Pearly-Eyed Thrasher

Margarops fuscatusis

pearly-eyed thrasher

Pearly-eyed thrasher, photographed on Tortola, British Virgin Islands, in May 2015.

The pearly-eyed thrasher, Margarops fuscatusis, is not a native of Florida and it's not a sight many birders want to see within the state's borders.

It doesn't live far from us, as close as the southern Bahamas, but to our knowledge, a member of the species has yet to make the trip across the Florida Straits.

The pearly-eyed thrasher's normal range is a string of 80-plus islands and cays that stretches almost to Venezuela. It eschews the smallest of islands as well as most major ones, including Cuba and Hispaniola, with Puerto Rico being the exception. It once had a foothold on Jamaica but is now extinct on the island.

It looks similar to the brown thrasher that is found in Florida. It's fairly large, with a long, stout bill and a long tail. It's mostly brown, with a streaked throat and breast and white underparts. The most distinctive physical characteristic is its eyes, dark with a white outer ring.

It is what bird scientists call a superior colonizer. It is a strong flyer, able to fit within a multitude of habitats, from beaches to mountains, cities to forests. It's highly adaptable to changing conditions and it is a prolific breeder capable of raising as many as six broods during a season. It's found in areas that are considered species poor, or inhabitated by relatively few bird species.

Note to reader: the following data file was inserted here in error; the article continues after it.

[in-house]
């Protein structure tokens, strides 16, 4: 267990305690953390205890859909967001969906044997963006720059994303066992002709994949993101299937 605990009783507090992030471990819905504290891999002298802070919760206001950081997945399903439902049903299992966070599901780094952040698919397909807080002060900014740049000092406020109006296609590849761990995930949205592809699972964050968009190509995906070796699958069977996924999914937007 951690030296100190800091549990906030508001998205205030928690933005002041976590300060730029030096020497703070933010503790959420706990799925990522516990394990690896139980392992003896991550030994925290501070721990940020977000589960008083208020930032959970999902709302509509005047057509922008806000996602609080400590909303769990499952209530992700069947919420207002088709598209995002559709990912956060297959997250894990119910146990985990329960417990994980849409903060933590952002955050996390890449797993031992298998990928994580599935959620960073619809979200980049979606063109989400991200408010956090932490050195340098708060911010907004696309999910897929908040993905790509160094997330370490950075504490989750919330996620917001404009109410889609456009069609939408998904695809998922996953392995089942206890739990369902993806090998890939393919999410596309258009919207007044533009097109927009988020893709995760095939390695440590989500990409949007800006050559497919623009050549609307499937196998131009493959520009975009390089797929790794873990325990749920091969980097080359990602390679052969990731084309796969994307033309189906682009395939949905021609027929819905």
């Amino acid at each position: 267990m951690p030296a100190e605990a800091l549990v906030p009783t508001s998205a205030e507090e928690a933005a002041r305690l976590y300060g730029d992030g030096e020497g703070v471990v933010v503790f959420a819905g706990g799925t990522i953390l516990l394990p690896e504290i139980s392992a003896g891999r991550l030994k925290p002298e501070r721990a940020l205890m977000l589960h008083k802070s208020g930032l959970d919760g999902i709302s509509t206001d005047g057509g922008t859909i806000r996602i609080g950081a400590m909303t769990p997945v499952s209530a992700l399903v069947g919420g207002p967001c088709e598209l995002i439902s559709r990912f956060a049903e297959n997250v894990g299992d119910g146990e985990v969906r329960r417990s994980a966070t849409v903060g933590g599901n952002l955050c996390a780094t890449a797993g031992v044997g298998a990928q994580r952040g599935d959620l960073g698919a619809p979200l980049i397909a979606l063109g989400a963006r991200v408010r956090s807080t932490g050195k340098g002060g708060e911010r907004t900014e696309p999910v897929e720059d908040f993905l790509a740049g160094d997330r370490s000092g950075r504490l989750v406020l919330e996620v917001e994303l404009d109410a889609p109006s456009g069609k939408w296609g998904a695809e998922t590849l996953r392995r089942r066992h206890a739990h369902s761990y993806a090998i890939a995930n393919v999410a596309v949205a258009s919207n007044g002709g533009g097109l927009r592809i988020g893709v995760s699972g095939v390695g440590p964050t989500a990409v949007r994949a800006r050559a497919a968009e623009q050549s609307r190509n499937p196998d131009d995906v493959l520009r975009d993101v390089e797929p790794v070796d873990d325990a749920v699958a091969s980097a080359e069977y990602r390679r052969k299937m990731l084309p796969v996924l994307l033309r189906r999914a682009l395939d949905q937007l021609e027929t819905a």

The pearly-eyed thrasher is combative by nature. It will attack the nests of other species, either to limit the competition for food and resources or to take over the nest site. It is, in fact, a threat to the existence of at least one other bird species, the Puerto Rican parrot.

It is not a migratory bird, but there is some evidence that its population is moving northward, further into the Bahamas. But westward ho? Not yet. And as long as there is rich variety of bird species inhabiting the region, it probably won't.

The pearly-eyed thrasher is a member of Mimidae, the thrasher and mockingbird family. As might be expected considering the bird's wide range over a multitude of cultural and linguistic influences, it has a rather extensive list of common names. Among them, translated into English, are black magic bird, mango bird, pearly-eyed thrush and white-eyed mockingbird.

Published by Wild South Florida, PO Box 7241, Delray Beach, FL 33482.

Photographs by David Sedore. Photographs are property of the publishers and may not be used without permission.